BoJo’s Internal Market Bill has once again thrown the UK cat among the EU pigeons as the Right-wing of the ruling Conservative party at Westminster battles to ensure the UK has an effective Brexit deal in the bag by Halloween - Covid 19 or no Covid 19 pandemic!
While there has been much discussion that the latest bill - which passed through the Commons last week - may have broken international law, the bill’s actual existence actually lifts the lid on the real crisis facing BoJo’s Tory loyalists - who do the English dump first, Scotland or Northern Ireland?
Or to put it in hard fiscal terms, which nation (or nations!) of the existing United Kingdom could England Wales financially benefit from by cutting that country adrift in a post-Brexit British Isles?
With Scottish nationalism once more on the ascendancy after a past General Election hiccup, and Northern Ireland firmly in the ‘Remain’ camp and still championing the outcome of the 2016 EU referendum specifically in the Province, it is abundantly clear the folk who run Westminster need to cut their losses somewhere.
Six years ago in an earlier article, I teased out the subject of dumping Scotland and keeping Ireland: https://www.thepensivequill.com/2014/08/theyve-scot-no-chance-republic-would-be.html?m=0
After all, how much more North Sea oil can the Scots provide for the English Government in London? While Welsh nationalists may shout ‘what about us’, the political reality is that there’s a better chance of a snow storm in hell than Wales voting to become an independent nation adrift of the UK.
Northern Ireland has become an increasingly expensive sideline for the Westminster Government over the past almost 100 years. It took a global pandemic to get a three-year suspended Assembly back on its feet.
With all the problems of a potential border in the Irish Sea, would it be easier for London to agree an all-island set-up with Dublin, give the Scots their independence and make the English/Scottish border the real future border with the EU.
After all, Scotland did vote ‘Remain’ and it would be inevitable that an independent Scotland would want to rejoin the EU as soon as politically possible. Indeed, the key question which the pro-Union community in Northern Ireland has to address is: what advantage is it to London to keep the Province in the UK?
Now that Unionism is no longer the majority political ideology in Northern Ireland given the results of three past elections, the pro-Union community is constantly being lectured that it has to ‘sell’ the benefits of being in the Union to so-called non-Unionists.
However, when the contents of the recent Internal Market Bill are taken into consideration, perhaps the real ‘hard sell’ should be as to why London should keep Northern Ireland?
If the Internal Market Bill is proven to be a breach of international law, what is to stop the London Government bringing in legislation which effectively ‘dumps’ Northern Ireland out of the UK, creating a united Ireland in all but name?
Was it not the so-called staunch pro-Union Prime Minister Maggie Thatcher who said during a parliamentary speech in November, 1981: “Northern Ireland is part of the United Kingdom; as much as my constituency is”.
Maggie’s ‘As British as Finchley’ speech seemed to have been forgotten conveniently four years later when she signed the Anglo-Irish Agreement in November 1985 to give Dublin its first major say in the running of Northern Ireland since partition in the 1920s.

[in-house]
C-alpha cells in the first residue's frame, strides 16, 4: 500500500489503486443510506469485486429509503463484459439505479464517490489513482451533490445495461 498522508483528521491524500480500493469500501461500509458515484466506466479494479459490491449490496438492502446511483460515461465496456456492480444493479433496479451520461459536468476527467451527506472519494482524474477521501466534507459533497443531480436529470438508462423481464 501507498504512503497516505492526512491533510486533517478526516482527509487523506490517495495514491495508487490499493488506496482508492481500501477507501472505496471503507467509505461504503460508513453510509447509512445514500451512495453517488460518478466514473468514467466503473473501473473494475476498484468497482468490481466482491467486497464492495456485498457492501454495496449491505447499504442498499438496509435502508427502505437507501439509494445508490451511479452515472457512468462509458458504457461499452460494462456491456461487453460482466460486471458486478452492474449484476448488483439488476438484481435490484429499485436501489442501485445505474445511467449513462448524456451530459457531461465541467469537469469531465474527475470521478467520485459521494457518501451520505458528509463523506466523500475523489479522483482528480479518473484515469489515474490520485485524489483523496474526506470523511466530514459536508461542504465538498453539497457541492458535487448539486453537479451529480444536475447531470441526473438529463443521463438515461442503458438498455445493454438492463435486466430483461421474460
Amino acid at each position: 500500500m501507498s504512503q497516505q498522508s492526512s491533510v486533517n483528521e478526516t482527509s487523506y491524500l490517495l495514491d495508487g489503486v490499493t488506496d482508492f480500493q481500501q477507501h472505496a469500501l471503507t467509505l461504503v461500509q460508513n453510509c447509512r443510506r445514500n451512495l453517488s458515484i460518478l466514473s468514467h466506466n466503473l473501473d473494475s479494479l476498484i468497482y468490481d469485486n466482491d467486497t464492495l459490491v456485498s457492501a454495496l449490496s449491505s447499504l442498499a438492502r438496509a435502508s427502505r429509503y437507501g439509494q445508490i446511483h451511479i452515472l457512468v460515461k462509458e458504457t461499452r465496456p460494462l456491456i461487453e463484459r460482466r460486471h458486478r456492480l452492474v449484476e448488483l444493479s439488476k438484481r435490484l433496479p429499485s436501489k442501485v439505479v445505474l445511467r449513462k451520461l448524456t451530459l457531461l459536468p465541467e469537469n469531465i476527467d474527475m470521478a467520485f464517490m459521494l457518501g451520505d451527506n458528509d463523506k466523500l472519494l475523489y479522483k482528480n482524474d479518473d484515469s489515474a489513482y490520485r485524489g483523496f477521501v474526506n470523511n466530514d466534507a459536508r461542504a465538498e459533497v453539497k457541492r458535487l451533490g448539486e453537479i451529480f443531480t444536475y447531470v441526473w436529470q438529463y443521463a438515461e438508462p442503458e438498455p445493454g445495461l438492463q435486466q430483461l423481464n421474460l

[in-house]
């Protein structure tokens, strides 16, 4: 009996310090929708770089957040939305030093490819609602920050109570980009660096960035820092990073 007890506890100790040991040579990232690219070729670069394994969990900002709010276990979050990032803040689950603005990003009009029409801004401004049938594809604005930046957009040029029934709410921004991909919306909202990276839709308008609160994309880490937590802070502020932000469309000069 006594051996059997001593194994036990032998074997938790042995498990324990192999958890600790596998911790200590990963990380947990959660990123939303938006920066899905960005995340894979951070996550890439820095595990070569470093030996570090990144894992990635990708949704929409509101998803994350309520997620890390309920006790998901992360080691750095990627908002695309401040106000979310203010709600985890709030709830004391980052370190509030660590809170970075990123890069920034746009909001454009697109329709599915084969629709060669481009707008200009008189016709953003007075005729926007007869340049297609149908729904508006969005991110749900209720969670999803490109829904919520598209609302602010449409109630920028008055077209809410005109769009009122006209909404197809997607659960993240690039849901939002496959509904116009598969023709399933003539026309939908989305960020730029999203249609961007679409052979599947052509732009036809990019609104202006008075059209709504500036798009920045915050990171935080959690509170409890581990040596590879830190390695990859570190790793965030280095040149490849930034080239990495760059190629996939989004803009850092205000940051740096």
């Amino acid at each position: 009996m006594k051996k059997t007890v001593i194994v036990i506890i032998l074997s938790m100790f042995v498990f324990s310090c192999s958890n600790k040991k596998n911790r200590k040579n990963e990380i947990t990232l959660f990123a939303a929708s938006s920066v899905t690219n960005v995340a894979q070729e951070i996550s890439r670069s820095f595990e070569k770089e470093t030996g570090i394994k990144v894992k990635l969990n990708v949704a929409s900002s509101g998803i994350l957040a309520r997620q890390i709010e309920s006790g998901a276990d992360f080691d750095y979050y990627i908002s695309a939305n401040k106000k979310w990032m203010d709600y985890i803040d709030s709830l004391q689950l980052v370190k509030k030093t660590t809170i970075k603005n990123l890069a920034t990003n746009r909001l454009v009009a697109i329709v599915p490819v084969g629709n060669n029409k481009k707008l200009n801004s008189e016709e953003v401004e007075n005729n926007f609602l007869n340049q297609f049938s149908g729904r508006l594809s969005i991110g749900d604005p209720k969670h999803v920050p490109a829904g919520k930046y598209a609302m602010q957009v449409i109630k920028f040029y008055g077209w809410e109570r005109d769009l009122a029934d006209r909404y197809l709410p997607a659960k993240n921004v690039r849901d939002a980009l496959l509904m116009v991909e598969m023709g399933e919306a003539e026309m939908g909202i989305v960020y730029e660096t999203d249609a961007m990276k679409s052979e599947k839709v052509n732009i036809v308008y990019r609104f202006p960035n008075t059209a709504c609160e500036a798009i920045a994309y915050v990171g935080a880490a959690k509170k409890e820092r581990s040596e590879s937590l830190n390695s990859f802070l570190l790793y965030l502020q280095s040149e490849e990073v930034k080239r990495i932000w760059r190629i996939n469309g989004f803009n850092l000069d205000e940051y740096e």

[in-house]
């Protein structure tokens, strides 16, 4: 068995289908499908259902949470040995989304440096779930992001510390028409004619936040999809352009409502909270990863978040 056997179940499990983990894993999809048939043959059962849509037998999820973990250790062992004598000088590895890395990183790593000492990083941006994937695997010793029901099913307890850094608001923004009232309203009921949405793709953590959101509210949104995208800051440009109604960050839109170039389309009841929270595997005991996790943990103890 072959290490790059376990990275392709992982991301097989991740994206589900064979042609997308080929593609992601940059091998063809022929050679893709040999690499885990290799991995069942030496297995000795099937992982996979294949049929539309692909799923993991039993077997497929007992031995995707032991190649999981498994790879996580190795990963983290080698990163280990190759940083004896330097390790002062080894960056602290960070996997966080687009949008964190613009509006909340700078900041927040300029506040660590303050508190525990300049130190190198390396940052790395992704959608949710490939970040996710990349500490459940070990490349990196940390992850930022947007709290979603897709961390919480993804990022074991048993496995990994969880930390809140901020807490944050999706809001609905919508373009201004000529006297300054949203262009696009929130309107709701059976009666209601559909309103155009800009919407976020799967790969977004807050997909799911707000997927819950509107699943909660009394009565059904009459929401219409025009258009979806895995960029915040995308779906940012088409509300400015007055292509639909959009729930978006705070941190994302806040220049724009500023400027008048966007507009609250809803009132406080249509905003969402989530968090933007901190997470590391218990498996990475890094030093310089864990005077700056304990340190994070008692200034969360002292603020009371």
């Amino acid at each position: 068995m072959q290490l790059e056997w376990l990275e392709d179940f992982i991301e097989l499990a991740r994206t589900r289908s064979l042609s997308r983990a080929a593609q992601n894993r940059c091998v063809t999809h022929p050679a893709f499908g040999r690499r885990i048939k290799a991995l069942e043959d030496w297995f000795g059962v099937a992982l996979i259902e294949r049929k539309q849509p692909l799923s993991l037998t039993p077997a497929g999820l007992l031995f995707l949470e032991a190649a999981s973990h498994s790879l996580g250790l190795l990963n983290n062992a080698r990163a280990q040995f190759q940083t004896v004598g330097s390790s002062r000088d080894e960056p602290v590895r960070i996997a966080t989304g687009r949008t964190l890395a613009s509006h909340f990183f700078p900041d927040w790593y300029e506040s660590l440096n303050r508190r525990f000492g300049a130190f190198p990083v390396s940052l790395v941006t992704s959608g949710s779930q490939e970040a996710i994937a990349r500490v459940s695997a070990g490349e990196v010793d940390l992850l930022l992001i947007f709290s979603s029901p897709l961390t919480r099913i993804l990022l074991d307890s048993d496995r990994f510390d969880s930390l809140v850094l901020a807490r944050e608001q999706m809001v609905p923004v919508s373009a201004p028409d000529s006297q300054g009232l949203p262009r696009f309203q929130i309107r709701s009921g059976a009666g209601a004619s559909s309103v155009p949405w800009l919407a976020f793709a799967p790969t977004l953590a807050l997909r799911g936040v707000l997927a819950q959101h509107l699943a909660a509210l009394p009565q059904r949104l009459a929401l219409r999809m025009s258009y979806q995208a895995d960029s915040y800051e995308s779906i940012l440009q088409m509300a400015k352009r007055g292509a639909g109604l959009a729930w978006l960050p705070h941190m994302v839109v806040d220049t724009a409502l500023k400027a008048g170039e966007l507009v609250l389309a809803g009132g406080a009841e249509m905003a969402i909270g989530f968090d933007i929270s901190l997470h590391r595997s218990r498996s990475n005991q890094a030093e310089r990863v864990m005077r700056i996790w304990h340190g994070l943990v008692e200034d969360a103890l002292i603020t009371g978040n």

The worst case scenario for Unionists in both Scotland and Northern Ireland is that London concludes it would be economically viable to have a mini-UK of just England and Wales and get rid of both the other nations.
Perhaps the bitter medicine which the pro-Union community in Northern Ireland must face is that an all-island scenario may be their only way forward to secure some kind of position within the UK.
However, the persuasion tactic will be to persuade the Irish Republic that it should rejoin the Commonwealth Parliamentary Association, especially if Brexit isolates the Republic not just geographically, but also economically.
Ireland in 1911 - when the entire island was part of the British Empire - was a founder member of the Empire Parliamentary Association, which became the CPA in the years after the end of the Second World War.
The present CPA represents more than 50 national and regional parliaments, not all of whom were members of the former British Empire.
What must be recognised in today’s post pandemic global market is that Ireland - north and south as an island - must be part of a major financial grouping if it is not to suffer the economic Celtic Tiger-style meltdowns of the past.
Long gone are the days when a unionist politician could be disciplined for going south of the Irish border on official business. The pro-Union community must realise that what happens in the southern 26 counties radically affects what happens in the northern six counties - and vice versa.
The new coalition government in Leinster House has clearly shown that when it comes to dealing with the Shinners, old foes in Fine Gael and Fianna Fail can come together to keep out Sinn Fein.
Is this a blunt message to the republican movement; if there’s no role for your Sinn Fein party in the 26 counties, then there’s certainly no place for you Shinners in a united Ireland?
If Westminster can push through the Internal Market Bill, could it be persuaded to pass the New Anglo-Irish Treaty which brings the Irish Republic back into the CPA to guarantee Southern Ireland’s economic survival in a post Covid 19 market?
Listen to Dr John Coulter’s religious show, Call In Coulter, every Saturday morning around 9.30 am on Belfast’s Christian radio station, Sunshine 1049 FM, or listen online at www.thisissunshine.com